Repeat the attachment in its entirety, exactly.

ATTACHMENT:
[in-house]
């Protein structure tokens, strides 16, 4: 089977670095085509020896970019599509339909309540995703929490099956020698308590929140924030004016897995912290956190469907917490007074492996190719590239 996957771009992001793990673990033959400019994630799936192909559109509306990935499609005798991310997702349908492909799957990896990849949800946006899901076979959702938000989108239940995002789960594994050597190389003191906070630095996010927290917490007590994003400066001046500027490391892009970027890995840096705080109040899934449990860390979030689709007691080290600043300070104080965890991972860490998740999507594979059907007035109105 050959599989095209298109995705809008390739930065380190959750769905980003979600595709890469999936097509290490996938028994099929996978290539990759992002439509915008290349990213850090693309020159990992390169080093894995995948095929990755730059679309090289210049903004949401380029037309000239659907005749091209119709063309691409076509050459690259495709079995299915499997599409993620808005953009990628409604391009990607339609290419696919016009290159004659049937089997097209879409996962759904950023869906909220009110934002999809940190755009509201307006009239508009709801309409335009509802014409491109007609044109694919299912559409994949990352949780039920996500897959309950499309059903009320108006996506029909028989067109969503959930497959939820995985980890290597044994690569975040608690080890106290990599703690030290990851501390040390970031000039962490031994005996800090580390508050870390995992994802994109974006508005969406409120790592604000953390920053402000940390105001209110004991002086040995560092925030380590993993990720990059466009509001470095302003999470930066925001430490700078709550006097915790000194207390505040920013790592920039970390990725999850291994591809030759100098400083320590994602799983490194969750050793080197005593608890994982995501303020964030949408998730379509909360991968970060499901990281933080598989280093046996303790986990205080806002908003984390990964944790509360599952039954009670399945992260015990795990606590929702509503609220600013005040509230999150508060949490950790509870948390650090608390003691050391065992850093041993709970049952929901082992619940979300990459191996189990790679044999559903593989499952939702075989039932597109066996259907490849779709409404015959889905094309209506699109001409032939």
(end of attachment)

[in-house]
């Protein structure tokens, strides 16, 4: 089977670095085509020896970019599509339909309540995703929490099956020698308590929140924030004016897995912290956190469907917490007074492996190719590239 996957771009992001793990673990033959400019994630799936192909559109509306990935499609005798991310997702349908492909799957990896990849949800946006899901076979959702938000989108239940995002789960594994050597190389003191906070630095996010927290917490007590994003400066001046500027490391892009970027890995840096705080109040899934449990860390979030689709007691080290600043300070104080965890991972860490998740999507594979059907007035109105 050959599989095209298109995705809008390739930065380190959750769905980003979600595709890469999936097509290490996938028994099929996978290539990759992002439509915008290349990213850090693309020159990992390169080093894995995948095929990755730059679309090289210049903004949401380029037309000239659907005749091209119709063309691409076509050459690259495709079995299915499997599409993620808005953009990628409604391009990607339609290419696919016009290159004659049937089997097209879409996962759904950023869906909220009110934002999809940190755009509201307006009239508009709801309409335009509802014409491109007609044109694919299912559409994949990352949780039920996500897959309950499309059903009320108006996506029909028989067109969503959930497959939820995985980890290597044994690569975040608690080890106290990599703690030290990851501390040390970031000039962490031994005996800090580390508050870390995992994802994109974006508005969406409120790592604000953390920053402000940390105001209110004991002086040995560092925030380590993993990720990059466009509001470095302003999470930066925001430490700078709550006097915790000194207390505040920013790592920039970390990725999850291994591809030759100098400083320590994602799983490194969750050793080197005593608890994982995501303020964030949408998730379509909360991968970060499901990281933080598989280093046996303790986990205080806002908003984390990964944790509360599952039954009670399945992260015990795990606590929702509503609220600013005040509230999150508060949490950790509870948390650090608390003691050391065992850093041993709970049952929901082992619940979300990459191996189990790679044999559903593989499952939702075989039932597109066996259907490849779709409404015959889905094309209506699109001409032939």